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Inflation Rate Price Indexes Demand-Pull Inflation Cost-Push Inflation Upward Spiral of Prices and Wages Impacts of Inflation

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Inflation denotes a rise in the general level of prices. The overall price level is measured by price indexes.

Deflation have been rare in the late twentieth century. .Deflation and Disinflation   Deflation occurs when the general level of prices is falling. Disinflation denotes a decline in the rate of inflation.

Each price is weighted according to the economic importance of the commodity in question. .Price Index  A price index is a weighted average of the prices of a number of goods and services.

GDP Deflator (IPD implicit price deflator) is the ratio of nominal GDP to real GDP and can thus be interpreted as the price index of all components of GDP.Price Index    CPI –Consumer Price Index measures the cost of a market basket of consumer goods and services. PPI – Producer Price Index measures the level of prices at the wholesale or producer stage. . including prices of separate classes of commodities.

Price Index    CLI –Cost of Living Index measures the cost of a market basket maintaining a certain standard of living. . cooperative and state-owned companies) and does not include VAT. Import and Export Price Indexes measure average changes in prices of goods and services that are imported or exported. The Price Index of Agricultural producers is calculated from prices collected among selected producers in agriculture (private.

Inflation Rate  Inflation rate (π) is the rate of change of general price level measured e. by CPI: CPI t  CPI t 1 t  100     CPI t 1 t = given year .g.

million or trillion percent annually. .or triple-digit range. Galloping Inflation: inflation in the double. Hyperinflation occurs when prices rise at a thousands.Three Categories of Inflation    Moderate Inflation is characterized by slowly rising prices (single-digit annual inflation rate).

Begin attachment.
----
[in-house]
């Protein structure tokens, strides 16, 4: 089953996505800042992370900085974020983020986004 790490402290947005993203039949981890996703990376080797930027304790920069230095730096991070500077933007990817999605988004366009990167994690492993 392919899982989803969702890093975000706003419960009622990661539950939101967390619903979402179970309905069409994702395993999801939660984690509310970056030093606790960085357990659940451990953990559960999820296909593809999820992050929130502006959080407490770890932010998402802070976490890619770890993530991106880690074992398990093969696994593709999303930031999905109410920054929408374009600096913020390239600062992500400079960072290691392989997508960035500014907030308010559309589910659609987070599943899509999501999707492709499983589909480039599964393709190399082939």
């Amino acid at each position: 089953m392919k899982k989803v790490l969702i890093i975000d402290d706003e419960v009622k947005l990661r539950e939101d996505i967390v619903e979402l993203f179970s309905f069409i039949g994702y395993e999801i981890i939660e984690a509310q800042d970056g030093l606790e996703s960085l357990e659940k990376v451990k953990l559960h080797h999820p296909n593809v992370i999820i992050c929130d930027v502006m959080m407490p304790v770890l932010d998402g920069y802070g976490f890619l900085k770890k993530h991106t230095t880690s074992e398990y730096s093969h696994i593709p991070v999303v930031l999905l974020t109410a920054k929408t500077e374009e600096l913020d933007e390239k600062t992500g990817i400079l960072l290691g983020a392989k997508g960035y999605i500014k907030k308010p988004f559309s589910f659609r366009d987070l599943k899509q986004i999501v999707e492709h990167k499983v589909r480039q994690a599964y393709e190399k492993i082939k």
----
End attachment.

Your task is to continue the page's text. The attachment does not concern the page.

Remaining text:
Inflation  From the visibility point of view:    Open Inflation Hidden Inflation Stifled Inflation .

Inertial Inflation   Inertial Inflation is the rate of inflation that is expected and built into contracts and informal arrangements. This built-in inertial inflation rate tends to persist until a shock causes it to move up or down. .

Demand –Pull Inflation   Demand-pull inflation occurs when AD rises more rapidly than the economy’s productive potential. Demand-pull inflation can arise from:   High supply of money Excessive fiscal deficits .

much of the higher aggregate spending ends up in higher prices. E1 E AD1 AD QP Q1 Q P1 P .Demand –Pull Inflation AS P With a steep AS curve.

Cost-push inflation is a new phenomenon of modern industrial economies.Cost –Push Inflation   Cost-push inflation is resulting from rising costs during periods of high unemployment. .

Cost –Push Inflation AS1 P AS P1 P E1 E AD Q1 QP Cost-push pressures dominate when labour unions exercise market power by rising wages. Q . or when external factors drive up prices of raw materials unexpectedly.

When prices and wages are rising and are expected to continue doing so.Upward Spiral of Prices and Wages  An upward spiral of prices and wages occurs when aggregate supply and demand shift up together. businesses and workers tend to build the rate of inflation into their price and wage decisions. .

Upward Spiral of Prices and Wages AS 2 AS1 AS P E2 E1 Inertial inflation occurs when the AS and AD curves are moving steadily upward at the same rate. AD2 E AD1 AD QP Q .

a recession may occur simultaneously with high inflation. AD Q1 QP Q .Slumpflation AS1 P AS P2 P1 P E1 E As long as inertial elements driving up costs are powerful.

.people with fixed income are less able to cope with inflation Wealth redistribution – in general.Effects of Inflation  Microeconomic effects of inflation on income and wealth distribution    Consumers and investors change their habits (redistribution of expenditures) Income redistribution . those who have borrowed money are better off and it hurts those who have lent money.

export is more expensive. domestic currency depreciates → prices of imported goods are growing .Effects of Inflation  Macroeconomic effects of inflation    Consumption structure changes. Final effect of depreciations depends on price elasticity of imported and exported goods. . investment decisions became more complicated → total output falls Substitution of labour for capital (if wages are growing faster than productivity) → structural unemployment increases Exchange rate fluctuation .

There is no effect on real output. or income distribution of an inflation that is both balanced and anticipated. . efficiency.  Effects on output and economic efficiency .inflation may be associated with either a higher or lower level of output and employment.

Anti-Inlationary Policy   Fiscal policy. Government and Central bank antiinflationary measures:    Decrease of budget deficit Loan restriction Price and wage freeze . monetary policy and supplyside policy.